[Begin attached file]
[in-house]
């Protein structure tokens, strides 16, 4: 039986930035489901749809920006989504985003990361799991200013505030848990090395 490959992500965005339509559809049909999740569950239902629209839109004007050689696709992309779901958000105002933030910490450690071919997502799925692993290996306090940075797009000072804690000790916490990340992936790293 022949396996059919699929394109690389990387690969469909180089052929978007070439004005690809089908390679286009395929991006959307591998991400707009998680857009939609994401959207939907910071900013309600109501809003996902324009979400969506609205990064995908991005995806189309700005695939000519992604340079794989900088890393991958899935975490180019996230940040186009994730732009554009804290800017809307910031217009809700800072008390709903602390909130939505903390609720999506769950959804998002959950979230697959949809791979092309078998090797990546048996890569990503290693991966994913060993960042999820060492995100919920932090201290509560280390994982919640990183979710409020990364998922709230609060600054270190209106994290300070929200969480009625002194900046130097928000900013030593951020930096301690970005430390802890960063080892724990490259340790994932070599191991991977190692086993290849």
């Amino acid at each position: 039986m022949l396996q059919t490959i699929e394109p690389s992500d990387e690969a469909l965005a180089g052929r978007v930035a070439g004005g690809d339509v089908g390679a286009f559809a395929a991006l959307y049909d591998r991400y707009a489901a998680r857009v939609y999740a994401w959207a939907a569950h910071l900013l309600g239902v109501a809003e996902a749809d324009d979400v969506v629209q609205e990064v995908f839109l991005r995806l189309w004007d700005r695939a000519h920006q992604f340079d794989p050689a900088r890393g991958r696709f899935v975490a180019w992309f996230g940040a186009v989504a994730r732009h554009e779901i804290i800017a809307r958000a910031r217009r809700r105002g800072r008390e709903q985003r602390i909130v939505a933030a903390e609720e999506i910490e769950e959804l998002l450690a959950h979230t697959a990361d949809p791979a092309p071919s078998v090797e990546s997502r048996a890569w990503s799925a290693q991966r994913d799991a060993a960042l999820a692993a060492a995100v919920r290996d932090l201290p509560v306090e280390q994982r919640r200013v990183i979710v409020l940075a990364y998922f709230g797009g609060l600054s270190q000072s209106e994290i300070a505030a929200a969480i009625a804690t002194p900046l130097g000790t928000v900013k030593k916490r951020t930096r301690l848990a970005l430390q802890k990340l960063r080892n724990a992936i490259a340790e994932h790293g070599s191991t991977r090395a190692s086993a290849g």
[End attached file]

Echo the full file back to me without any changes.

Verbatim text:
[in-house]
């Protein structure tokens, strides 16, 4: 039986930035489901749809920006989504985003990361799991200013505030848990090395 490959992500965005339509559809049909999740569950239902629209839109004007050689696709992309779901958000105002933030910490450690071919997502799925692993290996306090940075797009000072804690000790916490990340992936790293 022949396996059919699929394109690389990387690969469909180089052929978007070439004005690809089908390679286009395929991006959307591998991400707009998680857009939609994401959207939907910071900013309600109501809003996902324009979400969506609205990064995908991005995806189309700005695939000519992604340079794989900088890393991958899935975490180019996230940040186009994730732009554009804290800017809307910031217009809700800072008390709903602390909130939505903390609720999506769950959804998002959950979230697959949809791979092309078998090797990546048996890569990503290693991966994913060993960042999820060492995100919920932090201290509560280390994982919640990183979710409020990364998922709230609060600054270190209106994290300070929200969480009625002194900046130097928000900013030593951020930096301690970005430390802890960063080892724990490259340790994932070599191991991977190692086993290849």
């Amino acid at each position: 039986m022949l396996q059919t490959i699929e394109p690389s992500d990387e690969a469909l965005a180089g052929r978007v930035a070439g004005g690809d339509v089908g390679a286009f559809a395929a991006l959307y049909d591998r991400y707009a489901a998680r857009v939609y999740a994401w959207a939907a569950h910071l900013l309600g239902v109501a809003e996902a749809d324009d979400v969506v629209q609205e990064v995908f839109l991005r995806l189309w004007d700005r695939a000519h920006q992604f340079d794989p050689a900088r890393g991958r696709f899935v975490a180019w992309f996230g940040a186009v989504a994730r732009h554009e779901i804290i800017a809307r958000a910031r217009r809700r105002g800072r008390e709903q985003r602390i909130v939505a933030a903390e609720e999506i910490e769950e959804l998002l450690a959950h979230t697959a990361d949809p791979a092309p071919s078998v090797e990546s997502r048996a890569w990503s799925a290693q991966r994913d799991a060993a960042l999820a692993a060492a995100v919920r290996d932090l201290p509560v306090e280390q994982r919640r200013v990183i979710v409020l940075a990364y998922f709230g797009g609060l600054s270190q000072s209106e994290i300070a505030a929200a969480i009625a804690t002194p900046l130097g000790t928000v900013k030593k916490r951020t930096r301690l848990a970005l430390q802890k990340l960063r080892n724990a992936i490259a340790e994932h790293g070599s191991t991977r090395a190692s086993a290849g």